California

Gavin Newsom declares Indigenous Peoples Day, recognizing ‘resilience’ over ‘conquest’

Gov. Gavin Newsom announced on Monday that the state would honor Indigenous Peoples’ Day, celebrating Native Americans on a holiday usually associated with Italian explorer Christopher Columbus.

Newsom’s proclamation applies only to Oct. 14, 2019, but it follows a trend in which states from Maine to South Dakota have replaced Columbus Day with another holiday honoring Native Americans.

“Instead of commemorating conquest today, we recognize resilience,” Newsom’s proclamation reads. “Home to one of the largest and most diverse populations of indigenous peoples anywhere in the United States, California is a better, stronger and more vibrant place because of them.”

Columbus Day is a federal holiday that occurs on the second Monday of October. It recognizes Columbus, who brought Europeans to the Americas in the 15th Century.

South Dakota in 1990 became the first state to honor Native Americans in place of Columbus on the holiday. Other cities and states have followed, drawing attention to the native people who persevered after Columbus landed in the Caribbean.

Columbus conscripted native people into forced labor, and brought diseases that killed thousands.

Raymond C Hitchcock, chairman of the Wilton Rancheria Tribe in Elk Grove, called Newsom’s announcement an “unprecedented proclamation.”

“In making this unprecedented proclamation, he is recognizing the original Americans and celebrating our contributions, while raising awareness of the suffering and hardships that native peoples have endured,” Hitchcock said.

Italian-American communities across the country have long heralded the explorer as a leader into the New World and the holiday as an opportunity to celebrate their culture and contributions to America.

“Italians have been instrumental in the creation of California’s wine, fishing, mining, agricultural and food processing industries and the establishment of the first Branch Banking system in the nation in the Italian neighborhoods of California which spread across the country,” said Bill Cerruti, chair of the California Italian American Task Force. “Attempts to take away the Columbus Day holiday and replace it with Indigenous Peoples’ Day would be an injustice to Italian Americans and would be form of discrimination against Italian Americans and other Americans.”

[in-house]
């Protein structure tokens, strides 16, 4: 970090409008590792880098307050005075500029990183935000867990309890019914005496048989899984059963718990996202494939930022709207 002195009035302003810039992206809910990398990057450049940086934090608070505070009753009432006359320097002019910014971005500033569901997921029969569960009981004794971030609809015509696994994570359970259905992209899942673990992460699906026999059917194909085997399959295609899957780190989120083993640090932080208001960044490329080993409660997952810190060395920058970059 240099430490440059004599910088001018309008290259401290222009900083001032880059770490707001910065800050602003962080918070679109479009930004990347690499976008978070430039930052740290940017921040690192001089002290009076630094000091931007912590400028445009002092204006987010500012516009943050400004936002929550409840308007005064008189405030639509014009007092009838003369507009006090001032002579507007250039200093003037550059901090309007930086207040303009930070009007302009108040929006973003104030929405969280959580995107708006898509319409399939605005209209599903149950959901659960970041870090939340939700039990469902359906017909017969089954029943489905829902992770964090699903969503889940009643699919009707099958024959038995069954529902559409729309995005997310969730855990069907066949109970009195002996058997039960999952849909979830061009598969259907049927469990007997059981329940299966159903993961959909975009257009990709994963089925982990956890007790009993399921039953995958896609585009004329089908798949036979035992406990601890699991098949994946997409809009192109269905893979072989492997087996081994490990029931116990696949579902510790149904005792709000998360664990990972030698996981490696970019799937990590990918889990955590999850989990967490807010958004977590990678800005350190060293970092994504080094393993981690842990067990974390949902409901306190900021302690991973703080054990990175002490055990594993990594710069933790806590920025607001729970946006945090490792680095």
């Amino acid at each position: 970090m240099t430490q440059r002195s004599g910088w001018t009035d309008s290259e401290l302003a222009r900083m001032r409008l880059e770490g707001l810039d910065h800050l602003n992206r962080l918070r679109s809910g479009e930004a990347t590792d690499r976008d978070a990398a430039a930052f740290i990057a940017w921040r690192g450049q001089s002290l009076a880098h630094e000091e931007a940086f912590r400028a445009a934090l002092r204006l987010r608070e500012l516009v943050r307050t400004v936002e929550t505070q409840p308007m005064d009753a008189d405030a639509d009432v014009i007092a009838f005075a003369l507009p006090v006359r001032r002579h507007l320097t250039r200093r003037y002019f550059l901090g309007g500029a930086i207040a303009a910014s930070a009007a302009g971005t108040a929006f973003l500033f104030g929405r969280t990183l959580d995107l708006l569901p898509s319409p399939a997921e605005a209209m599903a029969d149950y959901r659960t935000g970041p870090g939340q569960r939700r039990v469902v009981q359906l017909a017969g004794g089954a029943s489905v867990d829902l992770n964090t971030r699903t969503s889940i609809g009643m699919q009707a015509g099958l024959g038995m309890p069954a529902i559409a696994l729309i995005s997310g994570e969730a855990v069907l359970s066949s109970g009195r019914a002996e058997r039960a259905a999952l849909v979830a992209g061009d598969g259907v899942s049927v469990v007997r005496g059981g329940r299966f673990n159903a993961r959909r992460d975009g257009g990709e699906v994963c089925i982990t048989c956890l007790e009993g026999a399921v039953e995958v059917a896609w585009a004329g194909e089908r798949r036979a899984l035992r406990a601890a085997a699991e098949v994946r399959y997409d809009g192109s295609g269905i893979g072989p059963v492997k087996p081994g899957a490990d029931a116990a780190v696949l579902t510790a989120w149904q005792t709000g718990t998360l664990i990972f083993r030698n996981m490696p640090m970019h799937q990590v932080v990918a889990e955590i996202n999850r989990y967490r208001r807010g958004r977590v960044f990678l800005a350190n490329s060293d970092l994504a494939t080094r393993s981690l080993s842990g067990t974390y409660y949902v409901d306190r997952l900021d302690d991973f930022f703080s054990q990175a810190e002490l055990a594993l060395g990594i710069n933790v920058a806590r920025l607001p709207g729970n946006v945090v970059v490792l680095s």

Newsom has taken several steps this year to remedy California’s role in the oppression of Native Americans.

In June, he issued a formal apology on behalf of the state for the slaughter of indigenous peoples during the 19th century. Last month he also indicated that he’d like to see a greater educational emphasis and “truth telling” of native peoples.

“I will never forget going on the tours of all the Spanish missions and building the actual forts,” Newsom said during a Capitol event to honor Native American Day. “I remember the cowboys and Indians. Nobody taught me empathy, sensitivity or understanding as it relates to what really happened. This was the original genocide. It was about white supremacy.”

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Hannah Wiley joined The Bee as a legislative reporter in 2019. She produces the morning newsletter for Capitol Alert and previously reported on immigration, education and criminal justice. She’s a Chicago-area native and a graduate of Saint Louis University and Northwestern.
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